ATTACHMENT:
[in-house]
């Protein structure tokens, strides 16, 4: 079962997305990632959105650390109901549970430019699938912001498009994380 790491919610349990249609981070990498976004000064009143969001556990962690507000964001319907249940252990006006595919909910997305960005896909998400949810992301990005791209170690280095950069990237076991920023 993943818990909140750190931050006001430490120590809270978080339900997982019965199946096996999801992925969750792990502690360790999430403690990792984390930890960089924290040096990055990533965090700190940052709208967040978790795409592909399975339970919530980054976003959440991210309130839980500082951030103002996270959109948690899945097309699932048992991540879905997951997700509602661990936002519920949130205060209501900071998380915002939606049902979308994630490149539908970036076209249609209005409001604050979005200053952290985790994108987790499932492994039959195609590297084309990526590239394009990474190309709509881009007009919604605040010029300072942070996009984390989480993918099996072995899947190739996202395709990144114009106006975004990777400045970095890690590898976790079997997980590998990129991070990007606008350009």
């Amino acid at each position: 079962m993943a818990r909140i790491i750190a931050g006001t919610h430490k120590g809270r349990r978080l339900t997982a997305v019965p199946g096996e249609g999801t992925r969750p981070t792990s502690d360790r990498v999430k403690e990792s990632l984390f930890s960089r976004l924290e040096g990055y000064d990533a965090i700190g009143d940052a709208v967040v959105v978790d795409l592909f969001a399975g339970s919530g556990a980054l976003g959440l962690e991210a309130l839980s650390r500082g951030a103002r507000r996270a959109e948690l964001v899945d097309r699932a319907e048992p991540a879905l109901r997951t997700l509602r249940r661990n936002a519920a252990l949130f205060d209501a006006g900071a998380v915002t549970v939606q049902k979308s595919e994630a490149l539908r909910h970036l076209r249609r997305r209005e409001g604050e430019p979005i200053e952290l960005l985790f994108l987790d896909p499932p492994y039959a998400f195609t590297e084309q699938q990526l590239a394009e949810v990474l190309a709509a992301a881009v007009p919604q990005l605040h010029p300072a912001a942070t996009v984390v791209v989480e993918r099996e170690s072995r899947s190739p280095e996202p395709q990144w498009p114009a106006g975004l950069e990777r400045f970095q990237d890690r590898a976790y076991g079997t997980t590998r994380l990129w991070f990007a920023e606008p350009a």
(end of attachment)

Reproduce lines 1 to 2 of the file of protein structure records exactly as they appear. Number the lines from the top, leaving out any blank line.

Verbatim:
[in-house]
């Protein structure tokens, strides 16, 4: 079962997305990632959105650390109901549970430019699938912001498009994380 790491919610349990249609981070990498976004000064009143969001556990962690507000964001319907249940252990006006595919909910997305960005896909998400949810992301990005791209170690280095950069990237076991920023 993943818990909140750190931050006001430490120590809270978080339900997982019965199946096996999801992925969750792990502690360790999430403690990792984390930890960089924290040096990055990533965090700190940052709208967040978790795409592909399975339970919530980054976003959440991210309130839980500082951030103002996270959109948690899945097309699932048992991540879905997951997700509602661990936002519920949130205060209501900071998380915002939606049902979308994630490149539908970036076209249609209005409001604050979005200053952290985790994108987790499932492994039959195609590297084309990526590239394009990474190309709509881009007009919604605040010029300072942070996009984390989480993918099996072995899947190739996202395709990144114009106006975004990777400045970095890690590898976790079997997980590998990129991070990007606008350009």